Category Archives: Folklore

Cries From Casement and Penda’s Fen

A long time ago, back in 1973, I heard a play on BBC Radio: Cries from Casement as His Bone are Brought to Dublin. It was an extraordinary experience, and a brilliant realisation of the script. This week I bought … Continue reading

Posted in Folklore, Performing Arts, Television | 2 Comments

Showing Their True Colours

It would appear that the Catholic Church is not happy, not happy at all, about the result of the Irish referendum supporting same-sex marriage. First we had the Archbishop Diarmuid Martin of Dublin saying that the church needed to take “a … Continue reading

Posted in Folklore, LGBT Politics, News and politics, Society | 2 Comments

The Streisand Effect in Action

In 2009, Wendy Doniger’s book The Hindus: An Alternative History was published by Penguin. It seems to have attracted the wrath of Hindu (male) chauvinists; to the extent that a lawsuit from the Hindu group Shiksha Bachao Andolan accusing Doniger … Continue reading

Posted in Books, Folklore, History, Society | 1 Comment

Abraham And Sarah

Here in the Netherlands, there’s a tradition that when someone reaches the age of 50, they are said to be an Abraham (if they’re a man) or a Sarah (if they’re a woman). And in this part of the Netherlands, … Continue reading

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Stop Digging, Theo…

Ah, Theo Hobson. It’s been a while since I felt moved to document how much I disagree with his writings – well, I have to say that once I was astonished to find that I actually agreed with him. It … Continue reading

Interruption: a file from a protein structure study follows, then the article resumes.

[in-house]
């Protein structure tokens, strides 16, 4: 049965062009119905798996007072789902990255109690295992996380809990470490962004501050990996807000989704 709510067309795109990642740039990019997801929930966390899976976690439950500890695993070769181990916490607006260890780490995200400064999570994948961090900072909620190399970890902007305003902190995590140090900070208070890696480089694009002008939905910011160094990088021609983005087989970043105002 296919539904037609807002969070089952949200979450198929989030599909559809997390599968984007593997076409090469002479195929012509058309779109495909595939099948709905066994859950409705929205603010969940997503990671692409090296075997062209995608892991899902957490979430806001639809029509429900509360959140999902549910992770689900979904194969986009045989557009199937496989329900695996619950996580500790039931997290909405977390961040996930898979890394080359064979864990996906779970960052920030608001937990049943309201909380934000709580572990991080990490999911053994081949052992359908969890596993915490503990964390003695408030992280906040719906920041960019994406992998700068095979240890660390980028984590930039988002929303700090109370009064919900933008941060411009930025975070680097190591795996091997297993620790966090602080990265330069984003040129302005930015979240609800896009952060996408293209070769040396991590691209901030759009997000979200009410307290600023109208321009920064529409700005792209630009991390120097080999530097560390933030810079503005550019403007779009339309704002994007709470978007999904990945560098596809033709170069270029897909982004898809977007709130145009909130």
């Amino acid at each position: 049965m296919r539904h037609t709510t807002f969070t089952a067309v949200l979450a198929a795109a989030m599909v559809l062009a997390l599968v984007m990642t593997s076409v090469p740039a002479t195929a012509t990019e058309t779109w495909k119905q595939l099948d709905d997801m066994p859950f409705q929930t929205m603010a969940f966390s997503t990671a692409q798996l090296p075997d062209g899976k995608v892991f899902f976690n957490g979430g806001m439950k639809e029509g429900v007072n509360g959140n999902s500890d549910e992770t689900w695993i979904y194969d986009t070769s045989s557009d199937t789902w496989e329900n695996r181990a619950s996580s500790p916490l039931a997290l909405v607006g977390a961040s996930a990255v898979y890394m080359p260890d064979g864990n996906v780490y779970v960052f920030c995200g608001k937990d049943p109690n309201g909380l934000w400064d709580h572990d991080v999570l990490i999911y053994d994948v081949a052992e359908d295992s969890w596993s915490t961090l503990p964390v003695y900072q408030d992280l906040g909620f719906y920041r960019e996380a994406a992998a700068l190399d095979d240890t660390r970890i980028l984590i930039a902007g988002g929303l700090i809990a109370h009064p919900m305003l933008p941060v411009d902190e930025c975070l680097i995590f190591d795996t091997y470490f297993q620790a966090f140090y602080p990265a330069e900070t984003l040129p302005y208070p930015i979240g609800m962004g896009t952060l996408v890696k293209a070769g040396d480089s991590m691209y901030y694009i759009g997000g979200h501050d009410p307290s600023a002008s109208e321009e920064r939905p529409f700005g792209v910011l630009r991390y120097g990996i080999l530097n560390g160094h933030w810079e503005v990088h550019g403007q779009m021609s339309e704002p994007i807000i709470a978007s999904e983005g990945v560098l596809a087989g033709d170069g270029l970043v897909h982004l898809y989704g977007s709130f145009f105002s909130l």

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Just Tying Threads Together

The news that Roger Ebert has died has brought out instances of what he meant to many people. Including the shout-out from Nina Paley, who thanks Ebert for his review of her film. Sita Sings the Blues is wonderful. Roger … Continue reading

Posted in Film, Folklore | Leave a comment

Keeping Tradition Alive

In this part of the Netherlands (the Achterhoek), there’s a tradition that when a new building is constructed, and the highest point is reached, then the neighbours will erect a Meiboom (a Maypole) alongside the building. Here’s a translation of … Continue reading

Posted in Folklore, History, Society | 3 Comments

De Botton’s Folly

A few days back, I wrote that I was not convinced by Alain de Botton’s presentation of his Atheism 2.0 thesis, and even less impressed by his use of a false categorisation of Richard Dawkins. Now I see that de … Continue reading

Posted in Folklore, Society | 2 Comments

“Verging On Fascism”

There was unease last week in Amsterdam’s Orthodox Jewish community when it emerged that their nominal Chief Rabbi, Aryeh Ralbag (who lives in New York), stated that homosexuality was an illness that could be cured. As a result of this … Continue reading

Posted in Folklore, LGBT Politics, Society | 7 Comments

Atheism 2.0? Dear God, No…

Alain de Botton is a philosopher. He recently gave a talk at a TED conference where he proposed “Atheism 2.0”, a form of atheism that would reject all deities and supernatural acts but cater to the “ritualistic side” of some … Continue reading